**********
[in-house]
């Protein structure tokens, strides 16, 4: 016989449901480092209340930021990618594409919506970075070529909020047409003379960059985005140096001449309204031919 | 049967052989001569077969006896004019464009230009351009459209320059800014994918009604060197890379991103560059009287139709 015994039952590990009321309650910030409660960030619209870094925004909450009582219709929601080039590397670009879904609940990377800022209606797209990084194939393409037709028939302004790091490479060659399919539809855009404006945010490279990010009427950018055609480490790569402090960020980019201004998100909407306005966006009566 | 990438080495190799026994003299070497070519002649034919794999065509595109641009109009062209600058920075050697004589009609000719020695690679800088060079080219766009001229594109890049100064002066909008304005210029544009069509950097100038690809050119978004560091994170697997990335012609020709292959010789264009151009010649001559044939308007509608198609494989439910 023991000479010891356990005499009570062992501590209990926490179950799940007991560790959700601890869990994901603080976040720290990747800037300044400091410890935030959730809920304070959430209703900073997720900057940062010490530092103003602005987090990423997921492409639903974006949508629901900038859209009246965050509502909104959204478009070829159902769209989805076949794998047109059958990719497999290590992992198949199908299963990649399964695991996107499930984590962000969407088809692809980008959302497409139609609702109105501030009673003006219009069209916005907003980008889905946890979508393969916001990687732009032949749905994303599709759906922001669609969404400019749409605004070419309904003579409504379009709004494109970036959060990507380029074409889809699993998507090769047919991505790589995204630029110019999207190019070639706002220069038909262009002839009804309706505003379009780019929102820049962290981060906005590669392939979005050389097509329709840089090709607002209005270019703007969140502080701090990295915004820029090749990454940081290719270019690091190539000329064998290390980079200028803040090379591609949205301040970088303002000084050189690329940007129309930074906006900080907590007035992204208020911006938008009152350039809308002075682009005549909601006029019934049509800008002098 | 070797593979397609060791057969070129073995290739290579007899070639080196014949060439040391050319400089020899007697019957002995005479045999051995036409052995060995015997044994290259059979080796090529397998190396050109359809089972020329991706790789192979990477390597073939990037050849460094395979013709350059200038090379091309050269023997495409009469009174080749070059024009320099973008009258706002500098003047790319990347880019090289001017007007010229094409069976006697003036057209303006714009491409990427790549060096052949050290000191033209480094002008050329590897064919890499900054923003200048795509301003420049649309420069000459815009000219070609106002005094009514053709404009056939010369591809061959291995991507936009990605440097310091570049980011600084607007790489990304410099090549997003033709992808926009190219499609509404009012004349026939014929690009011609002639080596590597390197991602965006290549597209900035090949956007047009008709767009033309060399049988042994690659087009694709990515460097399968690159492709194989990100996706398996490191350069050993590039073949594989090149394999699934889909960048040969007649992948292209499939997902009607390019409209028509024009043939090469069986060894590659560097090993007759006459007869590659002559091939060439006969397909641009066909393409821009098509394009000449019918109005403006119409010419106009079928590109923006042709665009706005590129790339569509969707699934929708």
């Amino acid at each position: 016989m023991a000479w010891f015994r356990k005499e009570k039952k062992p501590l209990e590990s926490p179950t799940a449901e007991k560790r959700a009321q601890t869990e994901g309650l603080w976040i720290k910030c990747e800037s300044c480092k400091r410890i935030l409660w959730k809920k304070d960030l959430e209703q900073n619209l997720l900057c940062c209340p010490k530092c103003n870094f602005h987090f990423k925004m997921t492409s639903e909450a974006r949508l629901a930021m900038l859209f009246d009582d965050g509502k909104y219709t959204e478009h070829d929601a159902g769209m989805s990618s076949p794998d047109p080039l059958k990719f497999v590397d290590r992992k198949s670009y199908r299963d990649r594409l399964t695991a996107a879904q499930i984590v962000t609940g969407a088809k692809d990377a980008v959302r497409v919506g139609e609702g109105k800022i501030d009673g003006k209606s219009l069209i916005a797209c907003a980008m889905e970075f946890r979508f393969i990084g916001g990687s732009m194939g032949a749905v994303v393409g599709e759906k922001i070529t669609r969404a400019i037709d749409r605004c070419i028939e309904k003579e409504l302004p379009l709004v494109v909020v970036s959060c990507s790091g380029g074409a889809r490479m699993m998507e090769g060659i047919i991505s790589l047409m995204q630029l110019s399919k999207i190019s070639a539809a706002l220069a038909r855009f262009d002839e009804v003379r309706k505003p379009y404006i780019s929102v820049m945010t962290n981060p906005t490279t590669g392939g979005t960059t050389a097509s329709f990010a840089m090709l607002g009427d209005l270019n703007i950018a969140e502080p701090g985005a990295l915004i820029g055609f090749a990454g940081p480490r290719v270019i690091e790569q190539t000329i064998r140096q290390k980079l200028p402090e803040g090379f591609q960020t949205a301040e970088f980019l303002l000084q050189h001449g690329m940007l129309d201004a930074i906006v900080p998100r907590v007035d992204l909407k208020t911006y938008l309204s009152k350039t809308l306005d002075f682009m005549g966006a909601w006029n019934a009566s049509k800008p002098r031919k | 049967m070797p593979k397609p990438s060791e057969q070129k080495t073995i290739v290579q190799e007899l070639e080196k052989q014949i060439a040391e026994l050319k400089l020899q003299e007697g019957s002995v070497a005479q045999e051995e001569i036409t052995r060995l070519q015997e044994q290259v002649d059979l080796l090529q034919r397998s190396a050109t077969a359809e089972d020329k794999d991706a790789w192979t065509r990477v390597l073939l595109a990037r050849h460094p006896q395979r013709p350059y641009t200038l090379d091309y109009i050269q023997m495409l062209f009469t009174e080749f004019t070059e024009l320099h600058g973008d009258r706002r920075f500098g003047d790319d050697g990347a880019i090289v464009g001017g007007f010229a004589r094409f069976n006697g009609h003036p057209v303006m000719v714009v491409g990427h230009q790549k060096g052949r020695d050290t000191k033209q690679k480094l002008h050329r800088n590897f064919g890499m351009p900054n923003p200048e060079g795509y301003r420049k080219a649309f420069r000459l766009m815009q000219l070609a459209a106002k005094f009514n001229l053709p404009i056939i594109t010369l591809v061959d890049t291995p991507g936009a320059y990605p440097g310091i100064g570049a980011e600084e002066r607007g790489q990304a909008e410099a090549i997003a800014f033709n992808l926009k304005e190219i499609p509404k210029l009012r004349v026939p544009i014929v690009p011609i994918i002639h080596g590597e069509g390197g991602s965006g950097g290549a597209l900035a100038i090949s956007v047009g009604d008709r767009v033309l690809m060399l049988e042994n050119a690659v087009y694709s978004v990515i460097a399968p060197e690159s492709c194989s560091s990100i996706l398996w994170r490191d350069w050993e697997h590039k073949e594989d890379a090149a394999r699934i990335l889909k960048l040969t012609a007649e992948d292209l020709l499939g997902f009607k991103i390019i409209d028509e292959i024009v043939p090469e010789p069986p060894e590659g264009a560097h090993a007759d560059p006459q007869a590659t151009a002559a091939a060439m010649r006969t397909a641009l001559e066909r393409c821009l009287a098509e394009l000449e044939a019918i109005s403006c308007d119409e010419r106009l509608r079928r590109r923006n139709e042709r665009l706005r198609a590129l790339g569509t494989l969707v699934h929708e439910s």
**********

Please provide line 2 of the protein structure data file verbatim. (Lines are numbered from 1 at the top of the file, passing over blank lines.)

């Protein structure tokens, strides 16, 4: 016989449901480092209340930021990618594409919506970075070529909020047409003379960059985005140096001449309204031919 | 049967052989001569077969006896004019464009230009351009459209320059800014994918009604060197890379991103560059009287139709 015994039952590990009321309650910030409660960030619209870094925004909450009582219709929601080039590397670009879904609940990377800022209606797209990084194939393409037709028939302004790091490479060659399919539809855009404006945010490279990010009427950018055609480490790569402090960020980019201004998100909407306005966006009566 | 990438080495190799026994003299070497070519002649034919794999065509595109641009109009062209600058920075050697004589009609000719020695690679800088060079080219766009001229594109890049100064002066909008304005210029544009069509950097100038690809050119978004560091994170697997990335012609020709292959010789264009151009010649001559044939308007509608198609494989439910 023991000479010891356990005499009570062992501590209990926490179950799940007991560790959700601890869990994901603080976040720290990747800037300044400091410890935030959730809920304070959430209703900073997720900057940062010490530092103003602005987090990423997921492409639903974006949508629901900038859209009246965050509502909104959204478009070829159902769209989805076949794998047109059958990719497999290590992992198949199908299963990649399964695991996107499930984590962000969407088809692809980008959302497409139609609702109105501030009673003006219009069209916005907003980008889905946890979508393969916001990687732009032949749905994303599709759906922001669609969404400019749409605004070419309904003579409504379009709004494109970036959060990507380029074409889809699993998507090769047919991505790589995204630029110019999207190019070639706002220069038909262009002839009804309706505003379009780019929102820049962290981060906005590669392939979005050389097509329709840089090709607002209005270019703007969140502080701090990295915004820029090749990454940081290719270019690091190539000329064998290390980079200028803040090379591609949205301040970088303002000084050189690329940007129309930074906006900080907590007035992204208020911006938008009152350039809308002075682009005549909601006029019934049509800008002098 | 070797593979397609060791057969070129073995290739290579007899070639080196014949060439040391050319400089020899007697019957002995005479045999051995036409052995060995015997044994290259059979080796090529397998190396050109359809089972020329991706790789192979990477390597073939990037050849460094395979013709350059200038090379091309050269023997495409009469009174080749070059024009320099973008009258706002500098003047790319990347880019090289001017007007010229094409069976006697003036057209303006714009491409990427790549060096052949050290000191033209480094002008050329590897064919890499900054923003200048795509301003420049649309420069000459815009000219070609106002005094009514053709404009056939010369591809061959291995991507936009990605440097310091570049980011600084607007790489990304410099090549997003033709992808926009190219499609509404009012004349026939014929690009011609002639080596590597390197991602965006290549597209900035090949956007047009008709767009033309060399049988042994690659087009694709990515460097399968690159492709194989990100996706398996490191350069050993590039073949594989090149394999699934889909960048040969007649992948292209499939997902009607390019409209028509024009043939090469069986060894590659560097090993007759006459007869590659002559091939060439006969397909641009066909393409821009098509394009000449019918109005403006119409010419106009079928590109923006042709665009706005590129790339569509969707699934929708």